In December, media technologist Todd Achilles shuttered his innovative ATSC 3.0 startup, Evoca TV, unable to secure tens of millions of dollars in capital needed to keep his venture going.
But this sad culmination belied how close Achilles and Evoca actually came last year to transforming the currently challenged regional sports network model.
According to an executive close to Evoca's dealings at the time, the startup -- which counted Gray Television among its backers -- had the NBA's Utah Jazz and New Orleans Pelicans, and even league Commissioner Adam Silver, seriously considering what it pitched as the "Denver Example."
It was in Denver where Boise, Idaho-based Evoca was bundling AT&T SportsNet Rocky Mountain, home of Major League Baseball's Colorado Rockies, along with Altitude Sports, home of the NBA's Denver Nuggets and NHL's Colorado Avalanche, delivering the package to consumers, primarily via ATSC 3.0, for $25 a month.
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As a further enticement, local-area sports fans could receive all of their local broadcast channels via the proprietary Scout receiver Evoca provided to customers. Evoca didn't have to pay retrans on those channels because they were being delivered free and over the air ... via ATSC 3.0.
Sports fans could follow their favorite team, and carve out a respectable skinny bundle with a low-cost complimentary vMVPD like Sling TV, without paying for the Full Pay-TV Monty. And regional sports networks costs weren't being crammed down the throats of TV lovers who don't watch sports.
And with DTC streaming unable as yet to generate RSN-level revenue, teams and leagues were able to keep the golden goose intact.
"The beauty of this model is that it kept the current system going ... It relieved all the pressure points," the insider told Next TV.
Ultimately, Evoca wasn't able to sway what were described by the insider as often obtuse gatekeepers at Northeastern investment banks into providing around $40 million in funding -- a level that, perhaps, was admittedly "too high."
Evoca also couldn't convince Sinclair's Diamond Sports Group, operator of Bally Sports Arizona, the exclusive RSN home of the NBA's Phoenix Suns and WBNA's Phoenix Mercury, to sign onto the Denver Example.
And it couldn't get its station group backers -- which included the E.W. Scripps Company, in addition to Gray TV -- to cough up more coin, either.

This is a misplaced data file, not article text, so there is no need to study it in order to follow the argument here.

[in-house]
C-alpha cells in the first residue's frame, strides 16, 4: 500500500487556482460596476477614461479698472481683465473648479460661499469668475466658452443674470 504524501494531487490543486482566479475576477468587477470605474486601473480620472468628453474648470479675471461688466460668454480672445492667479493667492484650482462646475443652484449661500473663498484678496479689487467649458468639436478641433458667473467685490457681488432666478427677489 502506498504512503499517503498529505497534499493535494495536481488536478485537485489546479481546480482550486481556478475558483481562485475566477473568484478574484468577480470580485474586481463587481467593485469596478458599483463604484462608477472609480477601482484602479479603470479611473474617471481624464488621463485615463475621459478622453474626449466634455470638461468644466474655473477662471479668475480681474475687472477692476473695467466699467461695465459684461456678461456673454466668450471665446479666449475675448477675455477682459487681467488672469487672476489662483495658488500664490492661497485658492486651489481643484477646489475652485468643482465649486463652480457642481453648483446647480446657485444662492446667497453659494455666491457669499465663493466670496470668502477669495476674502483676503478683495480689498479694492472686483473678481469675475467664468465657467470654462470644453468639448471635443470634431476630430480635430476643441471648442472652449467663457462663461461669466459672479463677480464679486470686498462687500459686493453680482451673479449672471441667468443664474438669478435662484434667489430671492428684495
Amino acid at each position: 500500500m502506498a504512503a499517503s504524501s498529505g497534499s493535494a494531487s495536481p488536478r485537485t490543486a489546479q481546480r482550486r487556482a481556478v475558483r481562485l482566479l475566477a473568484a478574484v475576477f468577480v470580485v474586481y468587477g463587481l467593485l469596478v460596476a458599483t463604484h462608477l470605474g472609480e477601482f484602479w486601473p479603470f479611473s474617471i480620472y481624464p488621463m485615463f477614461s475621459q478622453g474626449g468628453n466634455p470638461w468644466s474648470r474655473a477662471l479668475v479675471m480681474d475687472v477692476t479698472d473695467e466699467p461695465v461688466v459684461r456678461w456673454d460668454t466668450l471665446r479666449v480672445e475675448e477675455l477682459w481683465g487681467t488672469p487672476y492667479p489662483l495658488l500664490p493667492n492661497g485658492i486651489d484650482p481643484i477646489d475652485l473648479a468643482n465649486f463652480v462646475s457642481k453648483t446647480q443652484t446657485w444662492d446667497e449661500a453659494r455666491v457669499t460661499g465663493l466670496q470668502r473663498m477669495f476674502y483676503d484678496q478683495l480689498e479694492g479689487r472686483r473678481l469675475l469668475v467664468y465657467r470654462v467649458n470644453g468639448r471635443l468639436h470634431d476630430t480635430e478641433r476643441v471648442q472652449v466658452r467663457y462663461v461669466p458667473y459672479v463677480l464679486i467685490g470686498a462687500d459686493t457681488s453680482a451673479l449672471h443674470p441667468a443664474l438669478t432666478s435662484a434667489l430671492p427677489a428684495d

In retrospect, the station groups "probably figured they could do [Evoca's plan] on their own," the insider said.
Jump Forward to This Morning
On Friday morning, Gray TV, the Suns and the Mercury generated bombshell headlines, announcing the teams' exit from Sinclair/Diamond's bankrupt Bally Sports regional sports networks umbrella, entering a local broadcast TV deal with Gray TV stations.
If the Suns and Mercury are successful in extricating themselves from their contractual ties with Bally parent Diamond Sports Group -- and that's a big if, depending on what a Texas bankruptcy judge decides in the next few weeks -- the teams will broadcast the majority of their games to 2.8 million viewers across three local stations covering the Phoenix, Tucson and Yuma markets.
Games will also be streamed direct-to-consumer via a platform developed by Kiswe.
Updated: Next TV added details needed to clarify the Phoenix Suns TV rights revenue.
The Suns currently make around $24 million a season on an expiring local TV rights deal with Bally Sports Arizona. The team, which has more than $290 million committed to guard Devin Booker alone in a multiyear deal, is reportedly looking to step up to as much as $50 million a season in its next rights deal.
A source familiar with the Suns' TV deal told Next TV, well, what's probably obvious to anyone familiar with sports media -- that licensing local broadcast rights and making almost every game ubiquitously available free-to-consumer wouldn't generate an ad revenue split anything close to $50 million.
"They're not going to just put this out over broadcast TV and lose $50 million a year," the source said.